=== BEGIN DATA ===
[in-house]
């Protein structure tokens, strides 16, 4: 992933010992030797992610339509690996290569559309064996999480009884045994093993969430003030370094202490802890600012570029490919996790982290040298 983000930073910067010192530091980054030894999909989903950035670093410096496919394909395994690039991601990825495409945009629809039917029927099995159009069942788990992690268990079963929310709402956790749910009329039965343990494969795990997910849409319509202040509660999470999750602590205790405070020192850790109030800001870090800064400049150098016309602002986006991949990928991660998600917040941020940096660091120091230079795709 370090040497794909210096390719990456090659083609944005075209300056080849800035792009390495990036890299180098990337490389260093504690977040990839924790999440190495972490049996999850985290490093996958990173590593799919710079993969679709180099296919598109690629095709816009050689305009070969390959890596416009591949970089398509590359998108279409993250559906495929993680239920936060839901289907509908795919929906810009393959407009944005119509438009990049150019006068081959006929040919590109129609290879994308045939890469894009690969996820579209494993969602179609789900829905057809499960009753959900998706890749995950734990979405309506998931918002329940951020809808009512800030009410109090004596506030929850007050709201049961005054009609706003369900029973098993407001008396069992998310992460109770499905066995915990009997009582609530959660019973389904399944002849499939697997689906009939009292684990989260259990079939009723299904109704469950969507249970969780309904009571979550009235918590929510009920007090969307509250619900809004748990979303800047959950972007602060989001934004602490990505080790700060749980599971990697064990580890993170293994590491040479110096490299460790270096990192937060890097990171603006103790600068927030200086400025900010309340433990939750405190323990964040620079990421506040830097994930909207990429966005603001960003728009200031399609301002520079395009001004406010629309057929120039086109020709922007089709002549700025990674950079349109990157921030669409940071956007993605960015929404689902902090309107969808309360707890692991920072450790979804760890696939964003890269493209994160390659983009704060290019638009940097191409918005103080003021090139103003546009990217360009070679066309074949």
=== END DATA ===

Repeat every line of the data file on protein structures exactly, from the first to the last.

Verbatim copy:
[in-house]
């Protein structure tokens, strides 16, 4: 992933010992030797992610339509690996290569559309064996999480009884045994093993969430003030370094202490802890600012570029490919996790982290040298 983000930073910067010192530091980054030894999909989903950035670093410096496919394909395994690039991601990825495409945009629809039917029927099995159009069942788990992690268990079963929310709402956790749910009329039965343990494969795990997910849409319509202040509660999470999750602590205790405070020192850790109030800001870090800064400049150098016309602002986006991949990928991660998600917040941020940096660091120091230079795709 370090040497794909210096390719990456090659083609944005075209300056080849800035792009390495990036890299180098990337490389260093504690977040990839924790999440190495972490049996999850985290490093996958990173590593799919710079993969679709180099296919598109690629095709816009050689305009070969390959890596416009591949970089398509590359998108279409993250559906495929993680239920936060839901289907509908795919929906810009393959407009944005119509438009990049150019006068081959006929040919590109129609290879994308045939890469894009690969996820579209494993969602179609789900829905057809499960009753959900998706890749995950734990979405309506998931918002329940951020809808009512800030009410109090004596506030929850007050709201049961005054009609706003369900029973098993407001008396069992998310992460109770499905066995915990009997009582609530959660019973389904399944002849499939697997689906009939009292684990989260259990079939009723299904109704469950969507249970969780309904009571979550009235918590929510009920007090969307509250619900809004748990979303800047959950972007602060989001934004602490990505080790700060749980599971990697064990580890993170293994590491040479110096490299460790270096990192937060890097990171603006103790600068927030200086400025900010309340433990939750405190323990964040620079990421506040830097994930909207990429966005603001960003728009200031399609301002520079395009001004406010629309057929120039086109020709922007089709002549700025990674950079349109990157921030669409940071956007993605960015929404689902902090309107969808309360707890692991920072450790979804760890696939964003890269493209994160390659983009704060290019638009940097191409918005103080003021090139103003546009990217360009070679066309074949």